Veterans and Depression

Published On: December 29, 2022|Categories: Veterans|
Elderly veteran wearing World War Two cap thinking about what’s next while approaching the end of life.

Feelings of sadness, loss of interest in activities people once enjoyed, isolation from others and low energy may be signs of depression. In some cases, depression can cause the affected individual to feel hopeless about the future and even contemplate suicide.

Depression can affect anyone. No individual — regardless of age, gender, racial/ethnic background, religion or socioeconomic status — is immune to mental health problems. There’s no specific cause or trigger for developing depression, either. Depression can occur for a variety of reasons or result from a combination of factors. 

In the United States, major depression is one of the most common mental health disorders overall. In the year 2020 alone, 21 million U.S. adults, or 8.4% of the population, experienced at least one major depressive episode. 

Experiencing a stressful life event, such as a job loss, divorce, illness or loss of a loved one may contribute to an individual developing depression. Change can be difficult, and adjusting to new circumstances outside of one’s control can certainly impact mental health. 

For individuals who have served in the military, deployment as well as readjusting to civilian life post-deployment are examples of stressful life events unique to veterans that could set off post-military depression. In addition, moral injury and/or trauma stemming from experiences during combat could lead to depression.

Depression can disrupt an individual’s physical health, family and social life, career and daily functioning. Fortunately, with professional treatment, it’s possible to recover from depression and lead a happy, healthy life.

Prevalence of depression in veterans

Studies have shown that overall, veterans are no more likely to develop major depression than civilians. However, regardless of military status, depression is a common condition and can have harmful, even fatal, consequences without proper treatment. Additionally, veterans are more susceptible than the average person to other mental health issues that can co-occur with depression, including substance use.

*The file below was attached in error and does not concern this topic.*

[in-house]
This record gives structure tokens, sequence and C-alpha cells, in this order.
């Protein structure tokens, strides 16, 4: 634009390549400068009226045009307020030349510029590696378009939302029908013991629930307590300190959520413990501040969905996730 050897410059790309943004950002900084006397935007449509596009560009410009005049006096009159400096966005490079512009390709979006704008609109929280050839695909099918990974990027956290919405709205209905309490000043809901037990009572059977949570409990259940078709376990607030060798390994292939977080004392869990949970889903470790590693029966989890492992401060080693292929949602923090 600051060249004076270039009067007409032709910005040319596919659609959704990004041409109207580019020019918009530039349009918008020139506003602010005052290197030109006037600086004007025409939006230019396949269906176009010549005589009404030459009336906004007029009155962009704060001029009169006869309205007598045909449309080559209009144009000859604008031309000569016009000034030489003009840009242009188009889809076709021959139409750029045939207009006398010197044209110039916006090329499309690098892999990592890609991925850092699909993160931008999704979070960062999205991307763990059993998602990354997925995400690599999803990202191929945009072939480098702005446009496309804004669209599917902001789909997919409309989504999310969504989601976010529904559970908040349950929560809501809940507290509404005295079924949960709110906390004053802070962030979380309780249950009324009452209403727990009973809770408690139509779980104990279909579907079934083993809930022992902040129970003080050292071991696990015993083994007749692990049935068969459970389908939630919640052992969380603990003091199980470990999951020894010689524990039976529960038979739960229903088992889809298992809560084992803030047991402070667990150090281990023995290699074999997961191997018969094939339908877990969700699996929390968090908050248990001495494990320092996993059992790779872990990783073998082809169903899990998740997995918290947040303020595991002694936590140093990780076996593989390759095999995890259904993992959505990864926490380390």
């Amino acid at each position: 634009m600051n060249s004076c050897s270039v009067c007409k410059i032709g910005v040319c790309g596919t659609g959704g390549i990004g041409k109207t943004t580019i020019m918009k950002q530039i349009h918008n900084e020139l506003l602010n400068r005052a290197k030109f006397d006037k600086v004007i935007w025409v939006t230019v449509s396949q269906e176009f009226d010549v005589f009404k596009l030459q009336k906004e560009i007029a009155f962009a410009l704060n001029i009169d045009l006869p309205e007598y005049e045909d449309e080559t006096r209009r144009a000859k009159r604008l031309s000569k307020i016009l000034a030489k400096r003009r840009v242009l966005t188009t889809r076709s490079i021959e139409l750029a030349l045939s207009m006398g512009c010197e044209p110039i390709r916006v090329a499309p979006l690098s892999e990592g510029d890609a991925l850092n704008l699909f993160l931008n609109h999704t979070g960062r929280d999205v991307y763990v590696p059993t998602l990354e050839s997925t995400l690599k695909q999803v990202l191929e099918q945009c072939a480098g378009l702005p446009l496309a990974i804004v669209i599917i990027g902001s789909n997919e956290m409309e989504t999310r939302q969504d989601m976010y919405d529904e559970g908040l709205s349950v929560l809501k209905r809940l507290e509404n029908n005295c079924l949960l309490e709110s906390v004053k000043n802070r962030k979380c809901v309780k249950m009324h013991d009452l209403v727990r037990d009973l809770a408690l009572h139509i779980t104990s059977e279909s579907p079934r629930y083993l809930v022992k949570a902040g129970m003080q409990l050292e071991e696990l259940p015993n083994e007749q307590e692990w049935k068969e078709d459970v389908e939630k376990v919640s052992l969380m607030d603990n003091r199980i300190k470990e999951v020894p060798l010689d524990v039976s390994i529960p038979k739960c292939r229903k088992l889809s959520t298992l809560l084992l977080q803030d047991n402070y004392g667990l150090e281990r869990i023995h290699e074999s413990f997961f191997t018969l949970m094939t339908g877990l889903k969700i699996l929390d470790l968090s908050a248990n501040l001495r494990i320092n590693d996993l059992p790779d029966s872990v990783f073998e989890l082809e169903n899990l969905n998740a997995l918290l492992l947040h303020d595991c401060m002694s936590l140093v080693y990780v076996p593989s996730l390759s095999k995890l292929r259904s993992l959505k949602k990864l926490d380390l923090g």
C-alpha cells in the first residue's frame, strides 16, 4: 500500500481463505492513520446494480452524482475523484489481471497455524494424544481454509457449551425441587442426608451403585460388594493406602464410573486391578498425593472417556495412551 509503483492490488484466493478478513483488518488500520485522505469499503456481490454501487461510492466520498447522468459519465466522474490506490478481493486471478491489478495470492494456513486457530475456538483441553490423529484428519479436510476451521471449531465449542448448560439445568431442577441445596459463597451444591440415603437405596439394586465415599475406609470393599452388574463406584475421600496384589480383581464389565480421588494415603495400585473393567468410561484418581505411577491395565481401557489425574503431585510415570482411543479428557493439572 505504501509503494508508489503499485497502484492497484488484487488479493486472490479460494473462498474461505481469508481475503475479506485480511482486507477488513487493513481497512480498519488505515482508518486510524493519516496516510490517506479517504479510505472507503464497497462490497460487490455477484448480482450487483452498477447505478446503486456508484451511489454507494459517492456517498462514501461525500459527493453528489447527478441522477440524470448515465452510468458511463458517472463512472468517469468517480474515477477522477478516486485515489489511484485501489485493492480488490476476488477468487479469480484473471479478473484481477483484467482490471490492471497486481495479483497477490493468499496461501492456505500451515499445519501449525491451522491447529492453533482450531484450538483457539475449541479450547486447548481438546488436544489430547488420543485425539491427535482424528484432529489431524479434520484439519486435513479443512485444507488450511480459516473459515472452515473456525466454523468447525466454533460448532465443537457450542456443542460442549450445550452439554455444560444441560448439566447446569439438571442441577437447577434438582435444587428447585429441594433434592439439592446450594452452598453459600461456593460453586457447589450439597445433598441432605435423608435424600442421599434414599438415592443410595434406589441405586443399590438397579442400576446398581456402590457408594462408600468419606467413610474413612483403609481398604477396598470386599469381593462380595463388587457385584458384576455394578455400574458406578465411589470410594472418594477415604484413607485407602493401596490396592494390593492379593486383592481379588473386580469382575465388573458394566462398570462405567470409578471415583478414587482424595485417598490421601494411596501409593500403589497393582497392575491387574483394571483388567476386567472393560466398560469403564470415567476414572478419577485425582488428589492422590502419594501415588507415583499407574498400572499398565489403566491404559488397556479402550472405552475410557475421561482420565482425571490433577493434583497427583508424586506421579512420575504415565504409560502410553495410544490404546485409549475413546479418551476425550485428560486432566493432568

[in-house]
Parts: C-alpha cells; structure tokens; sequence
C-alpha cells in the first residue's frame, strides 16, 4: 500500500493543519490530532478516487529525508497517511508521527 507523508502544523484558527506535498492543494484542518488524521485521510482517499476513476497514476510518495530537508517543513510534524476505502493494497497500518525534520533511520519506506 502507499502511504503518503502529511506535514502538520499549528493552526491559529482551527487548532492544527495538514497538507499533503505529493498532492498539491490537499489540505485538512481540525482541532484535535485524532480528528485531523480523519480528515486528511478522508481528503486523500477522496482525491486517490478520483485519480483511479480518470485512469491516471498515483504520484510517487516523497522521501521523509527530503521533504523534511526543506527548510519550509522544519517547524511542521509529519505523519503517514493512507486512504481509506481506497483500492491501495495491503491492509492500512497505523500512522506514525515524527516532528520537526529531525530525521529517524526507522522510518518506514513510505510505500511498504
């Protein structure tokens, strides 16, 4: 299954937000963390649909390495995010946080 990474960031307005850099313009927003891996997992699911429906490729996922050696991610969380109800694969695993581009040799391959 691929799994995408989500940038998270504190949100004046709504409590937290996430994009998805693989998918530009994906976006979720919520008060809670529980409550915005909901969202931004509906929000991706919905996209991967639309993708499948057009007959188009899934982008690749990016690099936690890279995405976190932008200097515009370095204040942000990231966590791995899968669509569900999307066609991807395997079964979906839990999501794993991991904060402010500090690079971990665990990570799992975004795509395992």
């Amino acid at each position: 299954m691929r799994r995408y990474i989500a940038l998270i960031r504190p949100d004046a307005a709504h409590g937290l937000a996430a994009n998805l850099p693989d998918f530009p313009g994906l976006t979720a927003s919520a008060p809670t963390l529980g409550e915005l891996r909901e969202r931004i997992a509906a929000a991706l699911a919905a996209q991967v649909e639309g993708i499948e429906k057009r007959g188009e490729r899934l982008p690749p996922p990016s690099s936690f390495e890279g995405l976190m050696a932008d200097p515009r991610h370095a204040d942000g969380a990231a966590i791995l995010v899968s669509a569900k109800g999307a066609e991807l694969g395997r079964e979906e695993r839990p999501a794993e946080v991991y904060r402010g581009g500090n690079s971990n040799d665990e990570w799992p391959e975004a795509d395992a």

It’s important for veterans and their loved ones to keep an eye on their mental health and seek professional help if they begin to experience troubling symptoms. However, it’s also important to note that not all veterans who experience trauma during their service or who struggle with substance use will develop depression.

Rates of depression by war

A study examining data on 7,000 men aged 50 or older actually found that veterans in this group were no more likely than non-veterans to suffer from depression.

These findings were surprising because veterans, especially those who have served in combat, have presumably experienced more stress and trauma in their lives than their civilian counterparts. For this reason, the researchers expected to see higher rates of depression but found that the opposite was true. 

Older veterans reported less depression than non-veterans of the same age. However, this may be in part due to cultural and social factors. Soldiers are trained not to show emotion or weakness, and older generations may be more hesitant to admit having depression and/or seeking professional help. These factors may also contribute to the fact that reports of depression and other mental health conditions among veterans vary by war era. 

Vietnam and Korean war veterans

Vietnam Veterans were twice as likely to have elevated depression and anxiety than World War II or Korean War Veterans in the study. Further research is required to drill down into the reasoning behind this data.

Iraq and Afghanistan veterans

A study found higher rates of disability in Iraq and Afghanistan veterans who had a combination of depression, PTSD and traumatic brain injury, which the researchers called “the deployment trauma factor.” Individuals with these three conditions were more likely to struggle with difficulties in getting around, communicating and relationships, self-care, and other daily tasks.

Veterans’ mental health support

Because of their experiences during combat, active duty and military life, veterans face unique mental health challenges that not all counselors, therapists and other professionals will be able to understand. At Pyramid Military Therapy & Recovery Programs, our treatment curriculum is designed specifically for the veteran population to address underlying trauma and moral injury, built on a foundation of extensive research into the best methods and approaches to support veterans with mental health and substance use disorders. 

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